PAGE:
Planet Earth: Great TV, Bad for Shark Fear

By Beacon Staff

Yesterday, I watched as a snow leopard ran across the rocky slopes of the Himalayan Mountains, leapt 50 feet in the air, and landed without missing a step in its pursuit of a markhor. One of the rarest and shyest animals on the planet, people who dedicate their lives to researching snow leopards consider themselves lucky to get glimpses of the great cats every few months. And here I was watching a complete hunt – in my pajamas.

My couch was a far cry from the environment filmmakers endured to bring me the never-before-filmed animal behavior. Camped high in the Himalayas, they spent three years camped in little tents in a locale that was politically and environmentally dangerous.

The snow leopard sequences were part of the DVD set of Planet Earth, a BBC documentary series that uses the newest camera technology to show scenes of some of the earth’s most amazing locations and animals.

I bought the Planet Earth set for my boyfriend last week. For months now, any time we made a trip to Costco – pretending to stock up on groceries, but in reality mostly just cruising for samples – he would stand in the aisle, holding the DVD set and gushing for several minutes about how good he’d heard the show was. Ultimately, he would always decide the $51.98 was too much of a splurge and grudgingly put the set down, promising me the next time we were at Costco he was going to buy it. Uh huh.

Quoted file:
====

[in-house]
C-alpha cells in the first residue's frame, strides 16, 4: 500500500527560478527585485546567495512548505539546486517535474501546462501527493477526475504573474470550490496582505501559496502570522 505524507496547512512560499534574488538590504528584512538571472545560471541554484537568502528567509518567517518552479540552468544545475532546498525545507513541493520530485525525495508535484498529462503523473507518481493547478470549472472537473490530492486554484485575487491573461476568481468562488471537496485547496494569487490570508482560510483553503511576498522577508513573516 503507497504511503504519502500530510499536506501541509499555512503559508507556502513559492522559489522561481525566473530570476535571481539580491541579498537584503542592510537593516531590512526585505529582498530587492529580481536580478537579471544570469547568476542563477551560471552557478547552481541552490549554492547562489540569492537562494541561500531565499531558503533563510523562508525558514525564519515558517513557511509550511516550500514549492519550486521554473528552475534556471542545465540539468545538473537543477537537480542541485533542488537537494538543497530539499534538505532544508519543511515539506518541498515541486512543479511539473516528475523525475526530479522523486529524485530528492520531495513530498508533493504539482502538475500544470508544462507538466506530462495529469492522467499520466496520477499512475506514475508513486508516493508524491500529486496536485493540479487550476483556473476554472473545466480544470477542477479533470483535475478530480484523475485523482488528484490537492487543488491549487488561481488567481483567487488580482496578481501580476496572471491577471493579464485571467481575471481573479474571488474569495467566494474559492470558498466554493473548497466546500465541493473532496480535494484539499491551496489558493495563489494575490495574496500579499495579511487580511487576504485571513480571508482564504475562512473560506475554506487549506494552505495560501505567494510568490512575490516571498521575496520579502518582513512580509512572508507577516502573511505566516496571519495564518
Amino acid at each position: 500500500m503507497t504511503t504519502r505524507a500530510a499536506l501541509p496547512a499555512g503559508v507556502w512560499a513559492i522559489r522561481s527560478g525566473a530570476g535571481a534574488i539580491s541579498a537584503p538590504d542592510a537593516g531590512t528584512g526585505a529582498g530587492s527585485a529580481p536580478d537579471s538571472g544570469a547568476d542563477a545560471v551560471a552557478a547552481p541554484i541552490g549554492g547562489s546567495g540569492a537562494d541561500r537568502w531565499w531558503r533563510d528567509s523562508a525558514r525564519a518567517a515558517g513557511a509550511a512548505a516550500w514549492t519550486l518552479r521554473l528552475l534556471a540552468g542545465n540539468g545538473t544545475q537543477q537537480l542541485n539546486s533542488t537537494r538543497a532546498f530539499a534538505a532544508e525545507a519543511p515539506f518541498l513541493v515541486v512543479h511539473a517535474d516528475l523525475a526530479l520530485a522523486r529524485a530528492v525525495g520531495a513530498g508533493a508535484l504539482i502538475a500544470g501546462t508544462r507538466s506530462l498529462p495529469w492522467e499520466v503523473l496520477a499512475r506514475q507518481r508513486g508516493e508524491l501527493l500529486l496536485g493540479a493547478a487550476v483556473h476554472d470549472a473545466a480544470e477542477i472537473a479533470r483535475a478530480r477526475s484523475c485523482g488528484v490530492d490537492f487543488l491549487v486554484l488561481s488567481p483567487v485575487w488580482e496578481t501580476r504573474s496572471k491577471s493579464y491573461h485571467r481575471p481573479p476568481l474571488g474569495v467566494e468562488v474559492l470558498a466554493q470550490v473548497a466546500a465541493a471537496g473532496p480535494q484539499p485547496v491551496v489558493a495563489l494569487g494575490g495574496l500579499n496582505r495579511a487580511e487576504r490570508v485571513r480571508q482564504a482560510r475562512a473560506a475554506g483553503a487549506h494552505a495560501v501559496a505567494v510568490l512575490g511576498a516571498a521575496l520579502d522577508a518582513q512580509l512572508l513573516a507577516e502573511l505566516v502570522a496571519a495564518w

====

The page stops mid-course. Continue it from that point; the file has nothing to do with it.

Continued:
So, I took matters into my own hands, figuring I’d save myself from what was becoming a Costco ritual and earn some relationship bonus points. But, as the two of us sat, mouths agape through the first two parts of the series, I patted myself on the back for discovering the most elusive boyfriend gift: One that I’m sure to enjoy as much as him.

With nine parts still left to go in the 11-series show, I’m already ready to recommend the set to anyone. The camera work is stunning, continually begging the question, “How did they do that?” And the images captured leave you with the open mouth, giggly admiration of a small, amazed child. Some of the shows “first-ever” film shots include wolves chasing caribou observed from above, grizzly bear cubs leaving their den for the first time, crab-eating macaques that swim underwater, and over a hundred sailfish hunting en masse. Slow-motion footage of a shark jumping fully out of the water to catch a seal in its mouth made me never want to go in the ocean again.

But what I find most cool about the series is that anyone did it at all. In a time when reality shows seem to rule television, it’s pretty incredible that BBC put five years and millions toward this work. And that, in my mind, makes it even more awe inspiring.

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